Last week Valerie Strauss of the Washington Post reprinted a commencement address Richard Rothstein, former NYTimes education reporter, gave to the graduating class of Loyola University Chicago College of Education. The address lays out the facts regarding the supposedly failing schools in our country (the NAEP data shows they are NOT failing at all) and the need for our country to address the underlying problems that challenge public schools (as James Carville famously quoted: “It’s the economy stupid!”). It’s a good read.
Monday’s NYTimes had an editorial expressing dismay over the fact that hunger among children is now a partisan issue with Republicans unanimously supporting cuts to the food stamp program that would take food off the plates of the neediest children. The editorial describes the cuts as follows:
The House bill’s cuts would end food-stamp assistance for nearly two million people, with the pain falling mainly on low-income working families with kids and older Americans,according to the Center on Budget and Policy Priorities. And as many as 210,000 children would lose access to free school lunches and breakfasts because eligibility for those meals is tied to their family’s receipt of food-stamp benefits.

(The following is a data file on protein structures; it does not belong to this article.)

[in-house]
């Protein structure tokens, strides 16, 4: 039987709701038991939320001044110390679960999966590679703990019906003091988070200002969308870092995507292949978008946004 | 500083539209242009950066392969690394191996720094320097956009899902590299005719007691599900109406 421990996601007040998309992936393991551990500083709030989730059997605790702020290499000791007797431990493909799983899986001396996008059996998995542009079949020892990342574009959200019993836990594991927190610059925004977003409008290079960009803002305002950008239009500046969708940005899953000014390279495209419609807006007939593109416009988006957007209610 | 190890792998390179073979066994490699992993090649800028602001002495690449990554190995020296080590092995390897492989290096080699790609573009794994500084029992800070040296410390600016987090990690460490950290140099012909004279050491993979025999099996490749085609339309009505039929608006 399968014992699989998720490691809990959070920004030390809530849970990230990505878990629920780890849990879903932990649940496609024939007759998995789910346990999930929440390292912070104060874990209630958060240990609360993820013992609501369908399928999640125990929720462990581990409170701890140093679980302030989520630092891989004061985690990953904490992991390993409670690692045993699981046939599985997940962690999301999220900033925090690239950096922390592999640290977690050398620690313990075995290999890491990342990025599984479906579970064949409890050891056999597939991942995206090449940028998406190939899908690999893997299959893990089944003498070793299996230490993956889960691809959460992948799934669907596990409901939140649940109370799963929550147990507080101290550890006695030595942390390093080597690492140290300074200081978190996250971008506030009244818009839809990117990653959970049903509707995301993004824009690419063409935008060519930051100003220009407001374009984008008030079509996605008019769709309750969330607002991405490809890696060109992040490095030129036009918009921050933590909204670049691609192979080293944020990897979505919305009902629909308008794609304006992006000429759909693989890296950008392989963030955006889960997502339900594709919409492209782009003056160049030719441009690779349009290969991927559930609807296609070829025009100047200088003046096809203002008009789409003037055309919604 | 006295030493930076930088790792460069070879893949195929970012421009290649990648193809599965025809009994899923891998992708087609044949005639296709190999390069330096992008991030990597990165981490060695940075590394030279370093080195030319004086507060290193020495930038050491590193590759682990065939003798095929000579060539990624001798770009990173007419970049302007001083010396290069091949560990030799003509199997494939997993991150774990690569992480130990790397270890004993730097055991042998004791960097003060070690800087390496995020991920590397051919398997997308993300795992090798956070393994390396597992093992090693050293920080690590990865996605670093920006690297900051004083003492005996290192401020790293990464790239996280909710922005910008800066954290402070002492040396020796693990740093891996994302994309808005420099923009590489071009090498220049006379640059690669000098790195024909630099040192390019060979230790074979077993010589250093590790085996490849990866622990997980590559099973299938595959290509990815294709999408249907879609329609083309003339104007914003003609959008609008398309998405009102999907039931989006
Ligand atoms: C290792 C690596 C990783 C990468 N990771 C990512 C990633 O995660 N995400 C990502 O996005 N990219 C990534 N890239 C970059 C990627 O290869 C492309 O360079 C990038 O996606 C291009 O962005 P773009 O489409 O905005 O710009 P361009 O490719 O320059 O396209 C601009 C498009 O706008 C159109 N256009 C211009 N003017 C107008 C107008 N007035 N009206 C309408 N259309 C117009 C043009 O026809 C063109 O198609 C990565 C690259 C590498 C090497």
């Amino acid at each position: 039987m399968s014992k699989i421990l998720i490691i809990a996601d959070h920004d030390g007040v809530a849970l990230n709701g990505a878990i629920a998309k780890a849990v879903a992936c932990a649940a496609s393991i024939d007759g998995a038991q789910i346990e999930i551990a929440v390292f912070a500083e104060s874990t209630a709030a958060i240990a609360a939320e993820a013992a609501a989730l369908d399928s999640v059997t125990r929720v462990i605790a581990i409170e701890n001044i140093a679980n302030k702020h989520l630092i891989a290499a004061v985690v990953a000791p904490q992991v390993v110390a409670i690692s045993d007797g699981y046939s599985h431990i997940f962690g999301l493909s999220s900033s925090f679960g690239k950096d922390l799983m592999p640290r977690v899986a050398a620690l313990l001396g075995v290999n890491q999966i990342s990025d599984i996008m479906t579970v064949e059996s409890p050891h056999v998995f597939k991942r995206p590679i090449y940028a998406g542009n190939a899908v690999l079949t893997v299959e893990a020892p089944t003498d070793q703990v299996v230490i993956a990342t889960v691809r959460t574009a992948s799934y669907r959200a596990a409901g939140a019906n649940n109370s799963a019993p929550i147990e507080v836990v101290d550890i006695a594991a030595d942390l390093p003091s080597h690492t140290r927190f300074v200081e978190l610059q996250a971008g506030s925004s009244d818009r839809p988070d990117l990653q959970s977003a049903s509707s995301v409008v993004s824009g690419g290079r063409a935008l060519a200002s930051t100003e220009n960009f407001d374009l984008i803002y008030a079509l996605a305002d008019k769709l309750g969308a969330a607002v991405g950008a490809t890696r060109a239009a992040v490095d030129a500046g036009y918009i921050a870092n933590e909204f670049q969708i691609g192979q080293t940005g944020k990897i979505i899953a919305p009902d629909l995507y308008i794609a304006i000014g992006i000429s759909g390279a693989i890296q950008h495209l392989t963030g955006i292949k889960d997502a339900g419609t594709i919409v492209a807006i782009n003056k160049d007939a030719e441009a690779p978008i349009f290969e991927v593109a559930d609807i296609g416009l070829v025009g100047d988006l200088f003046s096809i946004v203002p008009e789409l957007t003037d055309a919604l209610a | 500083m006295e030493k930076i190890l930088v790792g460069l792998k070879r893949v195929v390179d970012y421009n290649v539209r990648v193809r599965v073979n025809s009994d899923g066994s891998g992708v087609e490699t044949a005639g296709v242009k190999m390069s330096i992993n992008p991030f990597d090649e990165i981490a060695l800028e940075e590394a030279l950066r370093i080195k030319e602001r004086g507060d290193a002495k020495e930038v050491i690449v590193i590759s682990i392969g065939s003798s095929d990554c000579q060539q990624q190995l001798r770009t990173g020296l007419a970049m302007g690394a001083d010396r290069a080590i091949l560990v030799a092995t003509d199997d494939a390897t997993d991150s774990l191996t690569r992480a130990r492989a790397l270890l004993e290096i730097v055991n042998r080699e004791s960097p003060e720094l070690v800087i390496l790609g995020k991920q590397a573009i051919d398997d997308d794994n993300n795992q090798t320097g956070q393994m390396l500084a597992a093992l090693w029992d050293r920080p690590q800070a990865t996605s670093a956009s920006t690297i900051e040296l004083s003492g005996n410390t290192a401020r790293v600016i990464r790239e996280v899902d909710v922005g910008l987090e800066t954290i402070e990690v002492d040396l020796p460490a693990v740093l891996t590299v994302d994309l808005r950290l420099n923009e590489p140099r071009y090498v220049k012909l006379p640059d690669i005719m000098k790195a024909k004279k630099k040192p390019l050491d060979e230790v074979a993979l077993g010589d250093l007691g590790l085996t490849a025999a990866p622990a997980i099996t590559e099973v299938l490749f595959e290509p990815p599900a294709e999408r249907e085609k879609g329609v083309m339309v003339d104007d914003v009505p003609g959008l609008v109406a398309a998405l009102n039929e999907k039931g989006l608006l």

Food stamp cuts affect schools yet I know of no public school related organization that speaks up when these cuts are contemplated. How do you think those 210,000 children will perform on the standardized tests used to measure school performance? How engaged will those parents be in their child’s education when they need to worry about getting sufficient food? And why are we even discussing budget cuts to reduce the deficit when the deficit is lowering already? And why aren’t the AASA, the NEA, the NSBA, the UFT, and the PTA speaking in a unified and loud voice in opposition to this kind of legislation that hurts children?
Have you read about the miracle charter schools that take all comers from public schools and transform them into high performing students? Well… slowly but surely each and every “miracle” is revealed to untrue. Diane Ravitch’s blog this morning included a link to this news story from Nashville that described how KIPP dispatched scores of low performing, misbehaving, and special needs students just prior to the administration of the State’s high stakes tests, effectively raising their scores while diminishing those of the public schools that received the students. How bad was the attrition rate in charters?
When it comes to the net loss of students this year, charter schools are the top eight losers of students.
In fact, the only schools that have net losses of 10 to 33 percent are charter schools.
And who, exactly, is leaving those schools?
Nineteen of the last 20 children to leave Kipp Academy had multiple out-of-school suspensions. Eleven of the 19 are classified as special needs, and all of them took their TCAPs at Metro zoned schools, so their scores won’t count against Kipp.
There you have it: dump the low achieving students, keep the high performing students, and proclaim victory.